Gabrielle Ray

'Gabrielle Ray said, 'I am always dancing; I love it! When I don't dance, I sing. What else is there to do?'

The Pelican – December 1915

 

NOVELISTS IN KHAKI.

Wonderful Story Book of “The Times” Red Cross Fund.

“Famous novelists serving in Majesty’s Forces.” These, and these alone, are the contributors to “The Times Red Cross Story Book. “ There is a story, and a good one, in that fact alone. We shall hope to hear it in full after the war.

Meanwhile, in this volume (published at ls. 6d. by Messrs. Hodder and Stoughton for The Times Red Cross Fund) there is ample evidence that their new experiences have not impaired but distinctly added to their skill in their craft. Sir Arthur Quiller-Couch, A. E. W. Mason. W. B. Maxwell, Compton Mackenzie, Barry Pain, lan Hay, among a brilliant array, give us of their best. One cannot hope, in the ordinary way, to get so splendid a collection of short stories within the boards of one book. And if any inducement were needed to buy, here it is – all the profits go to the British Red Cross Society.

Simply on its past reputation “Winter’s Pie” would be sure of a gleeful welcome by the public. But the “Pie” of 1915, which s now on sale, is even more tasty and nourishing than its predecessors – and it would be hard to give it warmer praise. Twenty leading writers and fifty of our best known artiste contribute the ingredients, all carefully selected and guaranteed first class. Puzzle – find a better shillingsworth. Play-goers cannot do without the Christmas number of “The Pelican” (6d.). They will find it full to the brim of amusing stories by their favourite entertainers, of whom an imposing array, headed by Sir George Alexander and Miss Irene Vanbrugh, appears on the contents list.

The neatest contribution is the one from Miss Gabrielle Ray, who wrote, “Dear Mr. Pelican. – I said I would tell you a story. As usual, I have left things till the last minute, and now you say I shall be too late if I don’t send it at once. Well, I just can’t. And so you see I have told you a story after all, haven’t I?”

 

The Weekly Dispatch, London – Sunday 5th December 1915

BOOKS, ETC. FOR REVIEW.

“The Pelican.”

The Christmas number of “The Pelican” follows its usual custom of opening its pages to stories by and portraits of large number of the best known actors and actresses on the London stage The nature of its contents is something of a curiosity, and the “yarns” of its contributors make interesting reading. Although a delinquent, Miss Gabrielle Ray neatly and briefly saves the situation thus: “Dear Mr. Pelican, I said I would tell you story. As usual, I have left things till the last minute, and now you say I shall be too late if I don’t send it at once. Well, I just can’t. And so you see I have told you a story after all, haven’t I”

 

The Middlesex Chronicle – Saturday 4th December 1915

THE PELECAN

The Christmas Number is, as usual, replete with lengthy series of storiettes, ny leading members of the theatrical profession, all being more or less in a humorous vein. The contributors include Sir George Alexander, Miss Irene Vanburgh,. Miss Gertie Millar, Lily Elsie, Mr. Seymour Hicks, Miss Gabrielle Ray, Miss Phyllis Dare, Mr. George Graves, and Mr. Haydn Coffin, and many instances portraits accompany the letterpresses matter. This number of the “Pelican” is quite a novelty, and is obtainable at the bookstalls at 6d.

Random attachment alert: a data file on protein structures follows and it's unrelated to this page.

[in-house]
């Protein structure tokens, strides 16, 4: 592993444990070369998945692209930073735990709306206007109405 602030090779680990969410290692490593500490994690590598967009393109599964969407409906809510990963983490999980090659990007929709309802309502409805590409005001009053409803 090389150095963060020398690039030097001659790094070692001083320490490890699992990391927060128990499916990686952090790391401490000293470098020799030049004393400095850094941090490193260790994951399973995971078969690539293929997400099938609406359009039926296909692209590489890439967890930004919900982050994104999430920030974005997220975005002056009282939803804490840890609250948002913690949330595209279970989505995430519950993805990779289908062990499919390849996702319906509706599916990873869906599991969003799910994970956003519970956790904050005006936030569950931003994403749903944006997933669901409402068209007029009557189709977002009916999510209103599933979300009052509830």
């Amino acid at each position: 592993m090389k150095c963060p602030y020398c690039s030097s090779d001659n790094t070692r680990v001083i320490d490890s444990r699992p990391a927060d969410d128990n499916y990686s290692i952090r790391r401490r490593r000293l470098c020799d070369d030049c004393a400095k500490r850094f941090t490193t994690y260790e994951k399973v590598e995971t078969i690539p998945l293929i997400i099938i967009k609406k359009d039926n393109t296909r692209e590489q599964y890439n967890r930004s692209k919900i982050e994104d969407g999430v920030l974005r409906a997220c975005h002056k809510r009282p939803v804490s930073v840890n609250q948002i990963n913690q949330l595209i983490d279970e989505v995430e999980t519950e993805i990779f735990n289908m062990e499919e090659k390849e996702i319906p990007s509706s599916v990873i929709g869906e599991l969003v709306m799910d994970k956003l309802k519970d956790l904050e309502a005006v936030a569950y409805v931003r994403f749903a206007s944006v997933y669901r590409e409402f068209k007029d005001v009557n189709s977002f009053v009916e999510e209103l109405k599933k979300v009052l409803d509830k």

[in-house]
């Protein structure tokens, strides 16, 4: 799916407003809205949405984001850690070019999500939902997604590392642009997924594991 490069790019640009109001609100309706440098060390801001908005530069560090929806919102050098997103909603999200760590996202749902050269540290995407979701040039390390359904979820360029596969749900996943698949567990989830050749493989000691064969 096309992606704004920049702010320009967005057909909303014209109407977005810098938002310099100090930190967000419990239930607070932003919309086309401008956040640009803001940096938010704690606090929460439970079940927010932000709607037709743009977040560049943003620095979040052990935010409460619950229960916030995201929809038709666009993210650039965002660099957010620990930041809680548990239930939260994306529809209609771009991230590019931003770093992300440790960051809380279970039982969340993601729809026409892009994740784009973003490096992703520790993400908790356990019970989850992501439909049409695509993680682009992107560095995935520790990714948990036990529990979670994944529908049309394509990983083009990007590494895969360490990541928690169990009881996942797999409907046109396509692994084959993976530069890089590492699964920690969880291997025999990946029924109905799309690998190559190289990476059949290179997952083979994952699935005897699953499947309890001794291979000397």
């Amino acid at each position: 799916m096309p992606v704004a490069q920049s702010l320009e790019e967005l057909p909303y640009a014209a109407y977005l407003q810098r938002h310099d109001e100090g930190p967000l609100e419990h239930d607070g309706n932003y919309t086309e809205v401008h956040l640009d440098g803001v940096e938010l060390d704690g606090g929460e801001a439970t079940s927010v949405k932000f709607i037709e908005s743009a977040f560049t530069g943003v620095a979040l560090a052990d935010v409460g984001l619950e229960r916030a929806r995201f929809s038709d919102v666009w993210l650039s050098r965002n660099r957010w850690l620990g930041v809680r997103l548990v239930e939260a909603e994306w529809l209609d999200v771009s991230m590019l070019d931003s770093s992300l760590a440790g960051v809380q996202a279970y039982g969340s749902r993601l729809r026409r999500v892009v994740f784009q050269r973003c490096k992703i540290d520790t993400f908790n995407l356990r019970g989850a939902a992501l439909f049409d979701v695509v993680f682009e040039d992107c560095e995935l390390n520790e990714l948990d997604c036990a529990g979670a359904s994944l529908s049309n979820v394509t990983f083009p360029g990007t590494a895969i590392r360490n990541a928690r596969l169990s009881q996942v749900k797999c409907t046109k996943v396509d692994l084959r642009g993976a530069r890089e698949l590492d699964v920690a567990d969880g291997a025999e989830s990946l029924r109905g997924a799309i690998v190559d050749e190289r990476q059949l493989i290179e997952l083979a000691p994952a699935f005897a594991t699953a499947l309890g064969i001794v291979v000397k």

The Grantham Journal – Saturday 4th December 1915

 

October 19, 2021 Posted by | Actress, Biography, Gabrielle Ray, Social History, Uncategorized | , , , , , , , , , , , , | Leave a comment

Red Cross Day – The Daily Mirror – 1915

Red Cross Day - The Daily Mirror - 1st December 1915

Red Cross Day

Famous Women and Well-known Actresses as Harrods “Assistants”

Those who go a shopping at Harrods in the Brompton road today will find there such an array of charming “assistants” as never before was known.

This Harrods Red Cross Day, and famous women and well-known actresses are acting as Harrods saleswomen for to-day only, and a percentage of all takings in the big store goes to swell the funds of the British Red Cross.

For instance, men who go to buy socks or ties may be served by lady Randolph Churchill or Lady Maud Warrender.

The Duchess of Rutland, Lady Anglesey, Lady Curzon, Lady Diana Manners, and Miss Cunard will attend at the jewellery counters.

Miss Ethel Levey and Miss Dorothy Minto will explain the beauties of the very “nuttiest” thing in men’s shirts; Lady Alexander and Miss Gertie Millar are in the fruit and flower department.

You may buy your lace from Miss Margaret Cooper, your groceries from LadyFripp, a fan from Miss Gladys Cooper, a box of cigars from Lady Astbury, and a box of Christmas crackers from Miss Gabrielle Ray or Miss Iris Hoey.

It is not a bazaar; everyday prices rule. The sales-women will have a collecting box and if any customer should feel inclined to pay a little more than the marked price of his purchase, well – all that is put into the collecting boxes goes direct to the Red Cross.

The Daily Mirror, 1st December 1915

Red Cross Day at Harrods – The Times – 1915

September 10, 2015 Posted by | Actress, Gabrielle Ray, Social History, The Daily Mirror | , , , , , , , | Leave a comment

Red Cross Day at Harrods – The Times – 1915

December 17, 2011 Posted by | Actress, Gabrielle Ray, Social History, The Times, Uncategorized | , , , , , , , , | 1 Comment